The latest challenges for Europe’s PV industry were laid bare in this morning’s opening session of the week-long European PV Solar Exhibition and Conference (EU PVSEC), which will discuss the latest solar technology via a virtual platform.
This morning’s session heard optimism from the PV sector as leading players spoke of their expectations of a rapid growth in installation in the coming years, new technology breakthroughs and the return of large scale solar manufacturing to Europe.
Nicola Pearsall, professor of renewable energy at England’s Northumbria University and general chair of the conference, opened the event by focusing on the need for the research community to pull together to deal with the economic fallout from the Covid-19 pandemic, particularly by providing support to future generations. “Young people in many countries are committed to addressing climate change and I hope that we can provide many of them with options for careers in the renewable energy sector,” Pearsall told the virtual audience.
The academic’s speech was accompanied by a presentation from Elias De Keyser, from German virtual power plant operator Next Kraftwerke, which looked beyond innovations in PV technology to ask: “How can we ensure that all that renewable power is safely injected into the grid and reaches the consumer without endangering electricity systems which were in many cases designed with a totally different topology in mind?”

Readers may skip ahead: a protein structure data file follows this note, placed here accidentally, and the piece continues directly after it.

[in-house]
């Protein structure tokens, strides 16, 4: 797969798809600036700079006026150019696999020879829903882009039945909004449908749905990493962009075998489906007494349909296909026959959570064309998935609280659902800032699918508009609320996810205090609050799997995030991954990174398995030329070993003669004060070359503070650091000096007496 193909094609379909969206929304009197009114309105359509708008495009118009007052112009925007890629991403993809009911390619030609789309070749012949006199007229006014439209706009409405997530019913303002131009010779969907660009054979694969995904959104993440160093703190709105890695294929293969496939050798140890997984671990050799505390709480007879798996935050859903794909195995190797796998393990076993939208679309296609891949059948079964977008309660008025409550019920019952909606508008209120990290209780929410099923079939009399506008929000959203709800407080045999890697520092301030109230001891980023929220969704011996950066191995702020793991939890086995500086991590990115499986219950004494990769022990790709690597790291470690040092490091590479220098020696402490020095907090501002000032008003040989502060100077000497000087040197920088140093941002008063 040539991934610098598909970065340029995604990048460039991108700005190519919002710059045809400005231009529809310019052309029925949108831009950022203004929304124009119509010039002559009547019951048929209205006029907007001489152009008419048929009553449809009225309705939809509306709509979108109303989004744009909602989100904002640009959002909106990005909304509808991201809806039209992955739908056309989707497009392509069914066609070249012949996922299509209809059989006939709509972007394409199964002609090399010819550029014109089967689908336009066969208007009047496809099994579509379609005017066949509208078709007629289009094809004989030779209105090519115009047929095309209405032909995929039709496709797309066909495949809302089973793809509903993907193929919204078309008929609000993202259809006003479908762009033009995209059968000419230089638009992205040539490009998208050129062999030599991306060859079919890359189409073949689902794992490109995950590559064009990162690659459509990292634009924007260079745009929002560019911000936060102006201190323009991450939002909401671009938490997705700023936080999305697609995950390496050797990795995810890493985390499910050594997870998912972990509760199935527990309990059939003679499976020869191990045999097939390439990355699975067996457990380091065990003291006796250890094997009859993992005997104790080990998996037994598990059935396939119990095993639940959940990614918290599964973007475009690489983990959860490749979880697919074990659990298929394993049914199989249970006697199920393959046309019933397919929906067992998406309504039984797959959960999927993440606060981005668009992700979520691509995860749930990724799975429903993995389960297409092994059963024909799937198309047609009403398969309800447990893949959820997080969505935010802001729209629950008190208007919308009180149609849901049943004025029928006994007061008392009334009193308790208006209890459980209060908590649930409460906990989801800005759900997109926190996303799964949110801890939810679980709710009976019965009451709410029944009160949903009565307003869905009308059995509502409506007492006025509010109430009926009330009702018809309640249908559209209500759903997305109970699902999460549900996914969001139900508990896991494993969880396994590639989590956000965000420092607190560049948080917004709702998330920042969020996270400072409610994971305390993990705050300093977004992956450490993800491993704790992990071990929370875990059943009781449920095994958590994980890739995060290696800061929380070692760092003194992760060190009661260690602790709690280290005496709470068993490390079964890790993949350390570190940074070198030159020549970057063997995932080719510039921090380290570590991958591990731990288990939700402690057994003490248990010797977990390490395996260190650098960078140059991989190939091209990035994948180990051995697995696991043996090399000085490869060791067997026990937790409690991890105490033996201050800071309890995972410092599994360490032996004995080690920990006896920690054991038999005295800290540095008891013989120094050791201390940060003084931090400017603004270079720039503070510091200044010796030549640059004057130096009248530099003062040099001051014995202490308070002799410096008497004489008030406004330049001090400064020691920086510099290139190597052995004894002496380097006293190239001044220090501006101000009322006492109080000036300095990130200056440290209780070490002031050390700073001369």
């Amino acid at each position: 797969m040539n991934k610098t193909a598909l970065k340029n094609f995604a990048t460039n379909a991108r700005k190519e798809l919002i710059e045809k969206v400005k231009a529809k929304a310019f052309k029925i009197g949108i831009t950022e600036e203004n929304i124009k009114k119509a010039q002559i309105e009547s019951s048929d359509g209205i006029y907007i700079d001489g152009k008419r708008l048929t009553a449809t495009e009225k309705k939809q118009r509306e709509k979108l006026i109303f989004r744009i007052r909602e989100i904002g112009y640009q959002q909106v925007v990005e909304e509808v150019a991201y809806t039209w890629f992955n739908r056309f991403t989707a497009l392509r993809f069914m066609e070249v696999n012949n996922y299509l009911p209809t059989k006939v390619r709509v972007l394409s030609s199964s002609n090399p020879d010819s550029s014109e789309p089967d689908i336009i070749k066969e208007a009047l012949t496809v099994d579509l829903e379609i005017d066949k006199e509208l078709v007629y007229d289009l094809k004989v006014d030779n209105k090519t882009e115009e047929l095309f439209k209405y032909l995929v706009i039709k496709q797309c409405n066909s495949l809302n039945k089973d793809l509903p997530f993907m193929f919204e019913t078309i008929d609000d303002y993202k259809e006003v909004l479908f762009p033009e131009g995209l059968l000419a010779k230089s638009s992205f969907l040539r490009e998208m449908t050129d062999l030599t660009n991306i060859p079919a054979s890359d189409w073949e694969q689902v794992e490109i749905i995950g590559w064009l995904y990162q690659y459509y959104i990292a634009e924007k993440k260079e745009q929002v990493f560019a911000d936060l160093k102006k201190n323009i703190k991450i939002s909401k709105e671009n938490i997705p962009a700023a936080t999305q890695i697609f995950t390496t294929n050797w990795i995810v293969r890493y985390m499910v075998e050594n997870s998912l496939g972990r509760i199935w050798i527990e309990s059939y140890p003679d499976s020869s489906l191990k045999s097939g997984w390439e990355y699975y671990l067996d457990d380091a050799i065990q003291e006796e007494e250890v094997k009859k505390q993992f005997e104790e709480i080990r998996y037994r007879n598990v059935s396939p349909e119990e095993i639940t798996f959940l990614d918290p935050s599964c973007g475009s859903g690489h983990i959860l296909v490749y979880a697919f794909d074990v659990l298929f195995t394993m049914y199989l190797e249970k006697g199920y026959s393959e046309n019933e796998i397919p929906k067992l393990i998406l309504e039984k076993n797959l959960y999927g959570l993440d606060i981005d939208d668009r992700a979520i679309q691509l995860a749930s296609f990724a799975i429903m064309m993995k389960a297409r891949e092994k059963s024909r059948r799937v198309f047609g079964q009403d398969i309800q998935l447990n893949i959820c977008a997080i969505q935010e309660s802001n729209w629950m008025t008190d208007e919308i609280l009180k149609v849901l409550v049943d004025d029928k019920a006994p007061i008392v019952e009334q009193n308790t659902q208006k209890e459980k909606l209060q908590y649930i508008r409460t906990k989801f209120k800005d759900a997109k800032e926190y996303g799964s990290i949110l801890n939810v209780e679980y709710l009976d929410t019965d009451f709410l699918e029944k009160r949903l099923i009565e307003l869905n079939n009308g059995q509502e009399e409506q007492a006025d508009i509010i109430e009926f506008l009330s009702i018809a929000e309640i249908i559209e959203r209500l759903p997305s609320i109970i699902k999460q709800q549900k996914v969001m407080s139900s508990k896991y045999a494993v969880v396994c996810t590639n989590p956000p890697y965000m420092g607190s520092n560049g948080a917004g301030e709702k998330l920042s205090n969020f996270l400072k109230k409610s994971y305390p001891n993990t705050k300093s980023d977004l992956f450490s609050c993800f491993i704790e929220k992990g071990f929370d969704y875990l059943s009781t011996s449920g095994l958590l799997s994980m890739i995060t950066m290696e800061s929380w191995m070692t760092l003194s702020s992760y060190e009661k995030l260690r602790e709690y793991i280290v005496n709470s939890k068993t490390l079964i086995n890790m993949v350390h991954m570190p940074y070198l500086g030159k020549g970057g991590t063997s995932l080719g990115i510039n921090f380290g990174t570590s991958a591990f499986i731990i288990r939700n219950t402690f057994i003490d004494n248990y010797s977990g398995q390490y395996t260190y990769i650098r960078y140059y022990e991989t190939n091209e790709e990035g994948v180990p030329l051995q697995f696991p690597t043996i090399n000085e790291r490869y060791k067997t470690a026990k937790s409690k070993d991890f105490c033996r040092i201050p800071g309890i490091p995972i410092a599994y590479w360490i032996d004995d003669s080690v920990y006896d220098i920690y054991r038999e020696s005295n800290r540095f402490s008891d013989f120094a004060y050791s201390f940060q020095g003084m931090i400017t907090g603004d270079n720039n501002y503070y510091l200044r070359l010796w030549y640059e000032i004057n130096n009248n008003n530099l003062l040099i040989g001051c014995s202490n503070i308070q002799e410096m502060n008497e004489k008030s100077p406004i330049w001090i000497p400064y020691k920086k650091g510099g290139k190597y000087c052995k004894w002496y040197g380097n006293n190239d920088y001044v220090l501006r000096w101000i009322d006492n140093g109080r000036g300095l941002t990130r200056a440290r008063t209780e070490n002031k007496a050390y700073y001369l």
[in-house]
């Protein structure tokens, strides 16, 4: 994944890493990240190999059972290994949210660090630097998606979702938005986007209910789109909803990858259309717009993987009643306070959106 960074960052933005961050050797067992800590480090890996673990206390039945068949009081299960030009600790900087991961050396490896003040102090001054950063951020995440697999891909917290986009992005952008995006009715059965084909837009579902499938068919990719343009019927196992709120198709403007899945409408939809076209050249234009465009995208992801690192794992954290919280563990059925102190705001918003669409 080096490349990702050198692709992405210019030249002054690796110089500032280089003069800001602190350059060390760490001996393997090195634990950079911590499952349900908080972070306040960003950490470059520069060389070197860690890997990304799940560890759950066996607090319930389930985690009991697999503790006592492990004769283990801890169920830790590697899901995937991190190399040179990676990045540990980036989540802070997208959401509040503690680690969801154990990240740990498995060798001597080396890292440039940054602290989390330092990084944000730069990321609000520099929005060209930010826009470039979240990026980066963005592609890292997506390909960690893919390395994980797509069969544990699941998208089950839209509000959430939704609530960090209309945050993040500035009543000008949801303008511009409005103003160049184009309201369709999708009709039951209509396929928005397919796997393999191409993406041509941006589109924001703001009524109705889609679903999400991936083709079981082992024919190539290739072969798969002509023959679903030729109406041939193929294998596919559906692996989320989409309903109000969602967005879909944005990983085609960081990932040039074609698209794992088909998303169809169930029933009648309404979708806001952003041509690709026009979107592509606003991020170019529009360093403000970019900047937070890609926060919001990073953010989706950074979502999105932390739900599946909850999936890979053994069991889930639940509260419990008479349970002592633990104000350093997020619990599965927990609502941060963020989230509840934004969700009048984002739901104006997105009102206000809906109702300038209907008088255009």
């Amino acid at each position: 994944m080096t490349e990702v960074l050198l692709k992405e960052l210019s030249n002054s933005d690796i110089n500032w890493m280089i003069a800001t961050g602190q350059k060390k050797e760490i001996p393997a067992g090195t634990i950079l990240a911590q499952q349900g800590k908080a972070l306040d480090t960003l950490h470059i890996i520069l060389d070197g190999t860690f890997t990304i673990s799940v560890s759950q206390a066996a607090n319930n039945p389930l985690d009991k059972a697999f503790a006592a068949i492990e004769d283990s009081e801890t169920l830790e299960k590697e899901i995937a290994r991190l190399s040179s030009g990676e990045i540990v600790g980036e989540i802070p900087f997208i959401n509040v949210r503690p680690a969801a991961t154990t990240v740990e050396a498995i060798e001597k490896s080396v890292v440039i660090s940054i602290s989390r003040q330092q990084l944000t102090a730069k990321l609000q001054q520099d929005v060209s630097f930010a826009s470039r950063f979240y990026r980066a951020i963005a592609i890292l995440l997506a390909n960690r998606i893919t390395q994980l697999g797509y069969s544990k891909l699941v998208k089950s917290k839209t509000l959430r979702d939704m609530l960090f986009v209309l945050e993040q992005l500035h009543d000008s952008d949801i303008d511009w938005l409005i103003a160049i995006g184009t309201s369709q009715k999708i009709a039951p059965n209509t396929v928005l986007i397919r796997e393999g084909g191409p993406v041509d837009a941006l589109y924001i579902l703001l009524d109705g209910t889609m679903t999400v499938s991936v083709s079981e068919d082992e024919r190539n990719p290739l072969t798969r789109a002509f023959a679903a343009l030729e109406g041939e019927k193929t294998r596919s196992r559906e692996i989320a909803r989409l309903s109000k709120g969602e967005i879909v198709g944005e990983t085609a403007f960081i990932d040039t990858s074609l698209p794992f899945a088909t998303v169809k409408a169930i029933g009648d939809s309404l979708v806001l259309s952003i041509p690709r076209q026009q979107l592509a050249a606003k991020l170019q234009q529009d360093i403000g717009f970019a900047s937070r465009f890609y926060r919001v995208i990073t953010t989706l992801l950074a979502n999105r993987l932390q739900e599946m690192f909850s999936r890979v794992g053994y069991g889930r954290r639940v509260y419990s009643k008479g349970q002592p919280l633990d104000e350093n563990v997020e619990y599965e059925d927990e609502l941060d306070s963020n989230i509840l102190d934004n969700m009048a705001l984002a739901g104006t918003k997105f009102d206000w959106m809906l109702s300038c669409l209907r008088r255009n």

De Keyser noted many utilities still rely on gas-fired power to balance the intermittency of solar and wind. “The energy transition requires us to do better,” he said. The solution, he suggested, is virtual power plants which offer an increasingly affordable route to a reliable fully-renewable-energy system.
The session continued with a panel discussion which expressed optimism about the possibility of PV manufacturing returning to Europe. Walburga Hemetsberger, CEO of trade body SolarPower Europe, said EU member state governments must ensure some of the €750 billion Covid recovery fund established by the bloc must go towards developing a European solar manufacturing industry.
Private investors will also have a role to play, and a live poll during the session saw 82% of the audience state they would consider investing in a PV manufacturing company.
The opening day of the conference saw the award of the Becquerel Prize, given for contributions to the field of photovoltaic science. This year’s recipient was professor Henry Snaith, of Oxford University, who received the award for his pioneering work on perovskite solar cells.
“I am honored to receive this prestigious award,” said Snaith. “I am excited about the future of perovskite PV and its role in the clean energy transition. Perovskite PV has demonstrated its immense opportunity to transform solar energy generation.”
The professor delivered a presentation about the commercialization of perovskite technology by the Oxford PV company spun out of his laboratory. The business has been working on the production of perovsite-silicon tandem cells at a site in Brandenburg, Germany, and expects to begin large scale production by the middle of next year.
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